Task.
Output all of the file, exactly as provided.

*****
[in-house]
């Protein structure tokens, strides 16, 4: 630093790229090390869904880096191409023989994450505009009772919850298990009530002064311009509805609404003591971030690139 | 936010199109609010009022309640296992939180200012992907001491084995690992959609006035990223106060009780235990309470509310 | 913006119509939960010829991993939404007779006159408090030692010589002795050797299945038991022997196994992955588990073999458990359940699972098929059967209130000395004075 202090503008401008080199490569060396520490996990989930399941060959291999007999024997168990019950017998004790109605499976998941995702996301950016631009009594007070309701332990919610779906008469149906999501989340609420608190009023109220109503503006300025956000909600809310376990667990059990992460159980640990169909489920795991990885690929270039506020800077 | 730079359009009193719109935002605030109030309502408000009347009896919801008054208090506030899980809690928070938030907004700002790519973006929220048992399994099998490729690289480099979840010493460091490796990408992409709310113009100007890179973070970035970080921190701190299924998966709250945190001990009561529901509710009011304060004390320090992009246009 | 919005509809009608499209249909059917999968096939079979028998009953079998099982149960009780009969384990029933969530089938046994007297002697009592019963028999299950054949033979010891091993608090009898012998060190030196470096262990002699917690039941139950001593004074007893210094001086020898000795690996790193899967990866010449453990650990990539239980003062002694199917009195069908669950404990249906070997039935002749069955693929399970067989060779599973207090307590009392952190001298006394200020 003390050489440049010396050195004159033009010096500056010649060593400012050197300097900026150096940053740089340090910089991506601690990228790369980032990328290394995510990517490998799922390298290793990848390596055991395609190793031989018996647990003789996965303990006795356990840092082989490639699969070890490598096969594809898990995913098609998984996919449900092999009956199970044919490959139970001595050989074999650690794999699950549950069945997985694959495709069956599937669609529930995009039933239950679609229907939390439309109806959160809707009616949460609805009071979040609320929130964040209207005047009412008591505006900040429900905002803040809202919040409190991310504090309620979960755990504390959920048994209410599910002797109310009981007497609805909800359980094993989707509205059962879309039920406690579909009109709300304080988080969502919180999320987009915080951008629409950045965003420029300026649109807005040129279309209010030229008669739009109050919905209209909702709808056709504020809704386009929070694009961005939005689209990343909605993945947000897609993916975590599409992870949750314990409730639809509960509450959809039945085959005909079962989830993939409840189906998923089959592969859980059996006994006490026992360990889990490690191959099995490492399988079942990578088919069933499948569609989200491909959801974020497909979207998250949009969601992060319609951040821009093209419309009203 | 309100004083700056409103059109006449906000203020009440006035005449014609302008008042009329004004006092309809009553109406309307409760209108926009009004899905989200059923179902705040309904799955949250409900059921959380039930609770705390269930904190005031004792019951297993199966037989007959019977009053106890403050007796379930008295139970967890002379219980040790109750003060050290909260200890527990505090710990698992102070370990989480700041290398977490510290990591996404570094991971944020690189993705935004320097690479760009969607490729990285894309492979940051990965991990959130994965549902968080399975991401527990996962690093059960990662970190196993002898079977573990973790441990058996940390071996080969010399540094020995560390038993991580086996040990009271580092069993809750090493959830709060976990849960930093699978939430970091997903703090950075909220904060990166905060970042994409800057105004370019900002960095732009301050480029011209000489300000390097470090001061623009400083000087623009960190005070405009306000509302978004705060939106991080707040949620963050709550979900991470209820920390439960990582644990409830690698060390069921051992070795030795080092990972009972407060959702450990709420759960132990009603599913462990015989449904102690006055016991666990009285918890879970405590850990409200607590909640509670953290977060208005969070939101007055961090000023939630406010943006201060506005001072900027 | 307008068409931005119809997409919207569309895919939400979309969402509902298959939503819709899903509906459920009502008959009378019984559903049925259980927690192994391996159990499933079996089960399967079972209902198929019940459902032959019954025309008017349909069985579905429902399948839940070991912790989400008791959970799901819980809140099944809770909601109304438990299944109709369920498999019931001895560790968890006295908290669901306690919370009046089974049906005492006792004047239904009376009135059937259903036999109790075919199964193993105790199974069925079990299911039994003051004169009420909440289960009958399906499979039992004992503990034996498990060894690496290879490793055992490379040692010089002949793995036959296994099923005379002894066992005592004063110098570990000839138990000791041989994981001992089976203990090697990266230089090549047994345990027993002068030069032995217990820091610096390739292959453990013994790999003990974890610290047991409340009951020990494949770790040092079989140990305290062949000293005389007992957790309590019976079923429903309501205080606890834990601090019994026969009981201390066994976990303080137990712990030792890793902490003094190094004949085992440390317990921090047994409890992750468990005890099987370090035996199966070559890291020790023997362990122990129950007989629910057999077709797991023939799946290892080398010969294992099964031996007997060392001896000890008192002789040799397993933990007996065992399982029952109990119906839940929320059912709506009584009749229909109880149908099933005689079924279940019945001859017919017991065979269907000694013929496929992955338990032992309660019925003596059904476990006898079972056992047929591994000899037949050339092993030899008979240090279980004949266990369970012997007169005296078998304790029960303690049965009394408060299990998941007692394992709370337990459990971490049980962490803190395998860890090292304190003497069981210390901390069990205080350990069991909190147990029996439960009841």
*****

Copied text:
[in-house]
């Protein structure tokens, strides 16, 4: 630093790229090390869904880096191409023989994450505009009772919850298990009530002064311009509805609404003591971030690139 | 936010199109609010009022309640296992939180200012992907001491084995690992959609006035990223106060009780235990309470509310 | 913006119509939960010829991993939404007779006159408090030692010589002795050797299945038991022997196994992955588990073999458990359940699972098929059967209130000395004075 202090503008401008080199490569060396520490996990989930399941060959291999007999024997168990019950017998004790109605499976998941995702996301950016631009009594007070309701332990919610779906008469149906999501989340609420608190009023109220109503503006300025956000909600809310376990667990059990992460159980640990169909489920795991990885690929270039506020800077 | 730079359009009193719109935002605030109030309502408000009347009896919801008054208090506030899980809690928070938030907004700002790519973006929220048992399994099998490729690289480099979840010493460091490796990408992409709310113009100007890179973070970035970080921190701190299924998966709250945190001990009561529901509710009011304060004390320090992009246009 | 919005509809009608499209249909059917999968096939079979028998009953079998099982149960009780009969384990029933969530089938046994007297002697009592019963028999299950054949033979010891091993608090009898012998060190030196470096262990002699917690039941139950001593004074007893210094001086020898000795690996790193899967990866010449453990650990990539239980003062002694199917009195069908669950404990249906070997039935002749069955693929399970067989060779599973207090307590009392952190001298006394200020 003390050489440049010396050195004159033009010096500056010649060593400012050197300097900026150096940053740089340090910089991506601690990228790369980032990328290394995510990517490998799922390298290793990848390596055991395609190793031989018996647990003789996965303990006795356990840092082989490639699969070890490598096969594809898990995913098609998984996919449900092999009956199970044919490959139970001595050989074999650690794999699950549950069945997985694959495709069956599937669609529930995009039933239950679609229907939390439309109806959160809707009616949460609805009071979040609320929130964040209207005047009412008591505006900040429900905002803040809202919040409190991310504090309620979960755990504390959920048994209410599910002797109310009981007497609805909800359980094993989707509205059962879309039920406690579909009109709300304080988080969502919180999320987009915080951008629409950045965003420029300026649109807005040129279309209010030229008669739009109050919905209209909702709808056709504020809704386009929070694009961005939005689209990343909605993945947000897609993916975590599409992870949750314990409730639809509960509450959809039945085959005909079962989830993939409840189906998923089959592969859980059996006994006490026992360990889990490690191959099995490492399988079942990578088919069933499948569609989200491909959801974020497909979207998250949009969601992060319609951040821009093209419309009203 | 309100004083700056409103059109006449906000203020009440006035005449014609302008008042009329004004006092309809009553109406309307409760209108926009009004899905989200059923179902705040309904799955949250409900059921959380039930609770705390269930904190005031004792019951297993199966037989007959019977009053106890403050007796379930008295139970967890002379219980040790109750003060050290909260200890527990505090710990698992102070370990989480700041290398977490510290990591996404570094991971944020690189993705935004320097690479760009969607490729990285894309492979940051990965991990959130994965549902968080399975991401527990996962690093059960990662970190196993002898079977573990973790441990058996940390071996080969010399540094020995560390038993991580086996040990009271580092069993809750090493959830709060976990849960930093699978939430970091997903703090950075909220904060990166905060970042994409800057105004370019900002960095732009301050480029011209000489300000390097470090001061623009400083000087623009960190005070405009306000509302978004705060939106991080707040949620963050709550979900991470209820920390439960990582644990409830690698060390069921051992070795030795080092990972009972407060959702450990709420759960132990009603599913462990015989449904102690006055016991666990009285918890879970405590850990409200607590909640509670953290977060208005969070939101007055961090000023939630406010943006201060506005001072900027 | 307008068409931005119809997409919207569309895919939400979309969402509902298959939503819709899903509906459920009502008959009378019984559903049925259980927690192994391996159990499933079996089960399967079972209902198929019940459902032959019954025309008017349909069985579905429902399948839940070991912790989400008791959970799901819980809140099944809770909601109304438990299944109709369920498999019931001895560790968890006295908290669901306690919370009046089974049906005492006792004047239904009376009135059937259903036999109790075919199964193993105790199974069925079990299911039994003051004169009420909440289960009958399906499979039992004992503990034996498990060894690496290879490793055992490379040692010089002949793995036959296994099923005379002894066992005592004063110098570990000839138990000791041989994981001992089976203990090697990266230089090549047994345990027993002068030069032995217990820091610096390739292959453990013994790999003990974890610290047991409340009951020990494949770790040092079989140990305290062949000293005389007992957790309590019976079923429903309501205080606890834990601090019994026969009981201390066994976990303080137990712990030792890793902490003094190094004949085992440390317990921090047994409890992750468990005890099987370090035996199966070559890291020790023997362990122990129950007989629910057999077709797991023939799946290892080398010969294992099964031996007997060392001896000890008192002789040799397993933990007996065992399982029952109990119906839940929320059912709506009584009749229909109880149908099933005689079924279940019945001859017919017991065979269907000694013929496929992955338990032992309660019925003596059904476990006898079972056992047929591994000899037949050339092993030899008979240090279980004949266990369970012997007169005296078998304790029960303690049965009394408060299990998941007692394992709370337990459990971490049980962490803190395998860890090292304190003497069981210390901390069990205080350990069991909190147990029996439960009841």